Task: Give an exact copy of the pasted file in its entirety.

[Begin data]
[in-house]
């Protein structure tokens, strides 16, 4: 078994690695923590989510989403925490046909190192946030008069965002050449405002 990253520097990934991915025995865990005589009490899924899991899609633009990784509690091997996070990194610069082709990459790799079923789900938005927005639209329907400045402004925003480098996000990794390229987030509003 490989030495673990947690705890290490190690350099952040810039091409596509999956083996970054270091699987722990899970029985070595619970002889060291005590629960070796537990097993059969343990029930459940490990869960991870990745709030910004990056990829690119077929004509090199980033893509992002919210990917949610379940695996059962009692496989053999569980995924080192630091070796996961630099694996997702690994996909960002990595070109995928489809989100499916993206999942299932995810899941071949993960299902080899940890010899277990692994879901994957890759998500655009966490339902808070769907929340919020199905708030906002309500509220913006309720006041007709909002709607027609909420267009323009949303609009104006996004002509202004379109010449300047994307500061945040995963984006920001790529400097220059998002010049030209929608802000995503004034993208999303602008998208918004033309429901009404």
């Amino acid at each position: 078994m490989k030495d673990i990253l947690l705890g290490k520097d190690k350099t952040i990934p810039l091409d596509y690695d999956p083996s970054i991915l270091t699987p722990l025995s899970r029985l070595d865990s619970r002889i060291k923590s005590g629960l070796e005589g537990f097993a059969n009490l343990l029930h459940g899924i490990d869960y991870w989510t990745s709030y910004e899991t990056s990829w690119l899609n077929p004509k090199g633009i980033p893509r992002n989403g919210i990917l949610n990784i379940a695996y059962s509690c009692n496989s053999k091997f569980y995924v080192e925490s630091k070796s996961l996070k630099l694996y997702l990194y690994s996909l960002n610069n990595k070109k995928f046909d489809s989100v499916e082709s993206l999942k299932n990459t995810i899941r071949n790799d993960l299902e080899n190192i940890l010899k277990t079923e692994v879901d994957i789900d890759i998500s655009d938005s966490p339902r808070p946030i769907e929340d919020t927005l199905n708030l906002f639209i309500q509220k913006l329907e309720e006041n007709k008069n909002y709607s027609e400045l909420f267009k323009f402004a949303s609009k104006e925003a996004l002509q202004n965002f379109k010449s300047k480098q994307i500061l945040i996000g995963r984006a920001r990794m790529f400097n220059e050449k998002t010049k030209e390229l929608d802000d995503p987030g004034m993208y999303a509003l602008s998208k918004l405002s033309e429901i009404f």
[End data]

[in-house]
């Protein structure tokens, strides 16, 4: 078994690695923590989510989403925490046909190192946030008069965002050449405002 990253520097990934991915025995865990005589009490899924899991899609633009990784509690091997996070990194610069082709990459790799079923789900938005927005639209329907400045402004925003480098996000990794390229987030509003 490989030495673990947690705890290490190690350099952040810039091409596509999956083996970054270091699987722990899970029985070595619970002889060291005590629960070796537990097993059969343990029930459940490990869960991870990745709030910004990056990829690119077929004509090199980033893509992002919210990917949610379940695996059962009692496989053999569980995924080192630091070796996961630099694996997702690994996909960002990595070109995928489809989100499916993206999942299932995810899941071949993960299902080899940890010899277990692994879901994957890759998500655009966490339902808070769907929340919020199905708030906002309500509220913006309720006041007709909002709607027609909420267009323009949303609009104006996004002509202004379109010449300047994307500061945040995963984006920001790529400097220059998002010049030209929608802000995503004034993208999303602008998208918004033309429901009404």
């Amino acid at each position: 078994m490989k030495d673990i990253l947690l705890g290490k520097d190690k350099t952040i990934p810039l091409d596509y690695d999956p083996s970054i991915l270091t699987p722990l025995s899970r029985l070595d865990s619970r002889i060291k923590s005590g629960l070796e005589g537990f097993a059969n009490l343990l029930h459940g899924i490990d869960y991870w989510t990745s709030y910004e899991t990056s990829w690119l899609n077929p004509k090199g633009i980033p893509r992002n989403g919210i990917l949610n990784i379940a695996y059962s509690c009692n496989s053999k091997f569980y995924v080192e925490s630091k070796s996961l996070k630099l694996y997702l990194y690994s996909l960002n610069n990595k070109k995928f046909d489809s989100v499916e082709s993206l999942k299932n990459t995810i899941r071949n790799d993960l299902e080899n190192i940890l010899k277990t079923e692994v879901d994957i789900d890759i998500s655009d938005s966490p339902r808070p946030i769907e929340d919020t927005l199905n708030l906002f639209i309500q509220k913006l329907e309720e006041n007709k008069n909002y709607s027609e400045l909420f267009k323009f402004a949303s609009k104006e925003a996004l002509q202004n965002f379109k010449s300047k480098q994307i500061l945040i996000g995963r984006a920001r990794m790529f400097n220059e050449k998002t010049k030209e390229l929608d802000d995503p987030g004034m993208y999303a509003l602008s998208k918004l405002s033309e429901i009404f």